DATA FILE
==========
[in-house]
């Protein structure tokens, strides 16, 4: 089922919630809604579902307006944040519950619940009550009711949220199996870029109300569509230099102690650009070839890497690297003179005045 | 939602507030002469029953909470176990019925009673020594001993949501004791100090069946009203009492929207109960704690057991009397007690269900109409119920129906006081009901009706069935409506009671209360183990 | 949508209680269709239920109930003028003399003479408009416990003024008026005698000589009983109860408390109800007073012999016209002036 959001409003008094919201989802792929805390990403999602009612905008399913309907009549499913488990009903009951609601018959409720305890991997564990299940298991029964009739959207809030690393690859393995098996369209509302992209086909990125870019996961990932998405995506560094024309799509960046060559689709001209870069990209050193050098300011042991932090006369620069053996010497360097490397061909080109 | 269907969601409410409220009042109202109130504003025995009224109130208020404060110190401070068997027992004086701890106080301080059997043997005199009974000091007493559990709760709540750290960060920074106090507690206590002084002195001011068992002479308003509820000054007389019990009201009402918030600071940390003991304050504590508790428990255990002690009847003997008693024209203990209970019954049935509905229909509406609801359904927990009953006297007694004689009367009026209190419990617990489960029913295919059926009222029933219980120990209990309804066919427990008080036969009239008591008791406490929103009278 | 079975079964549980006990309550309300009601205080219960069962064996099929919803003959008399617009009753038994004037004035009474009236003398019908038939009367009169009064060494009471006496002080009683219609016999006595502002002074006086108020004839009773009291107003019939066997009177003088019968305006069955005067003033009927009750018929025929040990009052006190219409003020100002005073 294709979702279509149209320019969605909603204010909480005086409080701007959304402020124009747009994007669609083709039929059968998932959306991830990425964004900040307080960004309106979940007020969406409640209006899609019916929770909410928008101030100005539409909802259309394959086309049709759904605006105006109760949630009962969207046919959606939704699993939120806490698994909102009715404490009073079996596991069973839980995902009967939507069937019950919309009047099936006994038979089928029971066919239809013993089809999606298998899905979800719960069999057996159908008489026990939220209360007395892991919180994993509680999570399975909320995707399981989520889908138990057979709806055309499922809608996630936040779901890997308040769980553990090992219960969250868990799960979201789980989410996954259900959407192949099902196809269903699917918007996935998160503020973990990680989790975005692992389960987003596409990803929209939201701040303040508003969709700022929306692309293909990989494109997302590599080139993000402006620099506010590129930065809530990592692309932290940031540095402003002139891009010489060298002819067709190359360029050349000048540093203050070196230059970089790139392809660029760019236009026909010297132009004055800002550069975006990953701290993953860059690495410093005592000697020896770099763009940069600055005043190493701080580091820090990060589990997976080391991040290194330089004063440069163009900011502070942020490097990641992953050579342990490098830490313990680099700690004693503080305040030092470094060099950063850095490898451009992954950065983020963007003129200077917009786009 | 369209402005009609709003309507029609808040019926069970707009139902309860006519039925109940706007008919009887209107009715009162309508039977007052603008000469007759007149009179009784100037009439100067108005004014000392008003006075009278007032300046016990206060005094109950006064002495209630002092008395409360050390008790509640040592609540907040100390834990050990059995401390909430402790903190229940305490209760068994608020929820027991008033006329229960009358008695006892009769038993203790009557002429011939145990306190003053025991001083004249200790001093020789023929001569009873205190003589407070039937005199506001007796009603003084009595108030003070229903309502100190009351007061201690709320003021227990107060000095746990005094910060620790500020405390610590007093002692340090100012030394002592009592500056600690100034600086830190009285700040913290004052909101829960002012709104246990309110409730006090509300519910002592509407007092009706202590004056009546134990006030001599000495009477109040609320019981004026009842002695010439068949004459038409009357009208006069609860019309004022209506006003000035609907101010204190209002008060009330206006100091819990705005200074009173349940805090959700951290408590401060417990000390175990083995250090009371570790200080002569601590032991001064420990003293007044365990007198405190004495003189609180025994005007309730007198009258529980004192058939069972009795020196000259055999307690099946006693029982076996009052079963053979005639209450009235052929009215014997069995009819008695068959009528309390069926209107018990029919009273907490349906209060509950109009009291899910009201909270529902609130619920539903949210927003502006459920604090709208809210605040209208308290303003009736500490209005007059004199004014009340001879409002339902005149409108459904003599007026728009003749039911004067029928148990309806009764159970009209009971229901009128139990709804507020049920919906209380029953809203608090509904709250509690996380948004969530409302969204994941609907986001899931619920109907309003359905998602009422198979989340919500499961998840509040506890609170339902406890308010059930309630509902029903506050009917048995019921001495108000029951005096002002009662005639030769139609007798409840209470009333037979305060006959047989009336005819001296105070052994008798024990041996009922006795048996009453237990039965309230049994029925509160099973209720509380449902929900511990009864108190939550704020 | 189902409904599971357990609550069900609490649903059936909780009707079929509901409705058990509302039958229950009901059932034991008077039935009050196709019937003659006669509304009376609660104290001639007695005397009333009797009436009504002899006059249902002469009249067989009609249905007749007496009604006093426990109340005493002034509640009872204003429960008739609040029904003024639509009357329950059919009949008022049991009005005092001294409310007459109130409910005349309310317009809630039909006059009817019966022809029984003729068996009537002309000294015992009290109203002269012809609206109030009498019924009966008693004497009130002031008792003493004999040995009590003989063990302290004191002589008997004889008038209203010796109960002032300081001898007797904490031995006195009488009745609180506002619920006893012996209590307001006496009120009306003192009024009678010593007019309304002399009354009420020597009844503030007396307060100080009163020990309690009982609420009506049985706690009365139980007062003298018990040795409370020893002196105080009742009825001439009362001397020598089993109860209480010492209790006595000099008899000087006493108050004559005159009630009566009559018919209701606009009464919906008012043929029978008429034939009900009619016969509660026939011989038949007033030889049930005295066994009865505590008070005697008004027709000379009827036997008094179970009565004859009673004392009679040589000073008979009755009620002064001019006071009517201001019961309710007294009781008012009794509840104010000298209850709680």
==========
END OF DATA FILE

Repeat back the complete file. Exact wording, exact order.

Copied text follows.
[in-house]
């Protein structure tokens, strides 16, 4: 089922919630809604579902307006944040519950619940009550009711949220199996870029109300569509230099102690650009070839890497690297003179005045 | 939602507030002469029953909470176990019925009673020594001993949501004791100090069946009203009492929207109960704690057991009397007690269900109409119920129906006081009901009706069935409506009671209360183990 | 949508209680269709239920109930003028003399003479408009416990003024008026005698000589009983109860408390109800007073012999016209002036 959001409003008094919201989802792929805390990403999602009612905008399913309907009549499913488990009903009951609601018959409720305890991997564990299940298991029964009739959207809030690393690859393995098996369209509302992209086909990125870019996961990932998405995506560094024309799509960046060559689709001209870069990209050193050098300011042991932090006369620069053996010497360097490397061909080109 | 269907969601409410409220009042109202109130504003025995009224109130208020404060110190401070068997027992004086701890106080301080059997043997005199009974000091007493559990709760709540750290960060920074106090507690206590002084002195001011068992002479308003509820000054007389019990009201009402918030600071940390003991304050504590508790428990255990002690009847003997008693024209203990209970019954049935509905229909509406609801359904927990009953006297007694004689009367009026209190419990617990489960029913295919059926009222029933219980120990209990309804066919427990008080036969009239008591008791406490929103009278 | 079975079964549980006990309550309300009601205080219960069962064996099929919803003959008399617009009753038994004037004035009474009236003398019908038939009367009169009064060494009471006496002080009683219609016999006595502002002074006086108020004839009773009291107003019939066997009177003088019968305006069955005067003033009927009750018929025929040990009052006190219409003020100002005073 294709979702279509149209320019969605909603204010909480005086409080701007959304402020124009747009994007669609083709039929059968998932959306991830990425964004900040307080960004309106979940007020969406409640209006899609019916929770909410928008101030100005539409909802259309394959086309049709759904605006105006109760949630009962969207046919959606939704699993939120806490698994909102009715404490009073079996596991069973839980995902009967939507069937019950919309009047099936006994038979089928029971066919239809013993089809999606298998899905979800719960069999057996159908008489026990939220209360007395892991919180994993509680999570399975909320995707399981989520889908138990057979709806055309499922809608996630936040779901890997308040769980553990090992219960969250868990799960979201789980989410996954259900959407192949099902196809269903699917918007996935998160503020973990990680989790975005692992389960987003596409990803929209939201701040303040508003969709700022929306692309293909990989494109997302590599080139993000402006620099506010590129930065809530990592692309932290940031540095402003002139891009010489060298002819067709190359360029050349000048540093203050070196230059970089790139392809660029760019236009026909010297132009004055800002550069975006990953701290993953860059690495410093005592000697020896770099763009940069600055005043190493701080580091820090990060589990997976080391991040290194330089004063440069163009900011502070942020490097990641992953050579342990490098830490313990680099700690004693503080305040030092470094060099950063850095490898451009992954950065983020963007003129200077917009786009 | 369209402005009609709003309507029609808040019926069970707009139902309860006519039925109940706007008919009887209107009715009162309508039977007052603008000469007759007149009179009784100037009439100067108005004014000392008003006075009278007032300046016990206060005094109950006064002495209630002092008395409360050390008790509640040592609540907040100390834990050990059995401390909430402790903190229940305490209760068994608020929820027991008033006329229960009358008695006892009769038993203790009557002429011939145990306190003053025991001083004249200790001093020789023929001569009873205190003589407070039937005199506001007796009603003084009595108030003070229903309502100190009351007061201690709320003021227990107060000095746990005094910060620790500020405390610590007093002692340090100012030394002592009592500056600690100034600086830190009285700040913290004052909101829960002012709104246990309110409730006090509300519910002592509407007092009706202590004056009546134990006030001599000495009477109040609320019981004026009842002695010439068949004459038409009357009208006069609860019309004022209506006003000035609907101010204190209002008060009330206006100091819990705005200074009173349940805090959700951290408590401060417990000390175990083995250090009371570790200080002569601590032991001064420990003293007044365990007198405190004495003189609180025994005007309730007198009258529980004192058939069972009795020196000259055999307690099946006693029982076996009052079963053979005639209450009235052929009215014997069995009819008695068959009528309390069926209107018990029919009273907490349906209060509950109009009291899910009201909270529902609130619920539903949210927003502006459920604090709208809210605040209208308290303003009736500490209005007059004199004014009340001879409002339902005149409108459904003599007026728009003749039911004067029928148990309806009764159970009209009971229901009128139990709804507020049920919906209380029953809203608090509904709250509690996380948004969530409302969204994941609907986001899931619920109907309003359905998602009422198979989340919500499961998840509040506890609170339902406890308010059930309630509902029903506050009917048995019921001495108000029951005096002002009662005639030769139609007798409840209470009333037979305060006959047989009336005819001296105070052994008798024990041996009922006795048996009453237990039965309230049994029925509160099973209720509380449902929900511990009864108190939550704020 | 189902409904599971357990609550069900609490649903059936909780009707079929509901409705058990509302039958229950009901059932034991008077039935009050196709019937003659006669509304009376609660104290001639007695005397009333009797009436009504002899006059249902002469009249067989009609249905007749007496009604006093426990109340005493002034509640009872204003429960008739609040029904003024639509009357329950059919009949008022049991009005005092001294409310007459109130409910005349309310317009809630039909006059009817019966022809029984003729068996009537002309000294015992009290109203002269012809609206109030009498019924009966008693004497009130002031008792003493004999040995009590003989063990302290004191002589008997004889008038209203010796109960002032300081001898007797904490031995006195009488009745609180506002619920006893012996209590307001006496009120009306003192009024009678010593007019309304002399009354009420020597009844503030007396307060100080009163020990309690009982609420009506049985706690009365139980007062003298018990040795409370020893002196105080009742009825001439009362001397020598089993109860209480010492209790006595000099008899000087006493108050004559005159009630009566009559018919209701606009009464919906008012043929029978008429034939009900009619016969509660026939011989038949007033030889049930005295066994009865505590008070005697008004027709000379009827036997008094179970009565004859009673004392009679040589000073008979009755009620002064001019006071009517201001019961309710007294009781008012009794509840104010000298209850709680």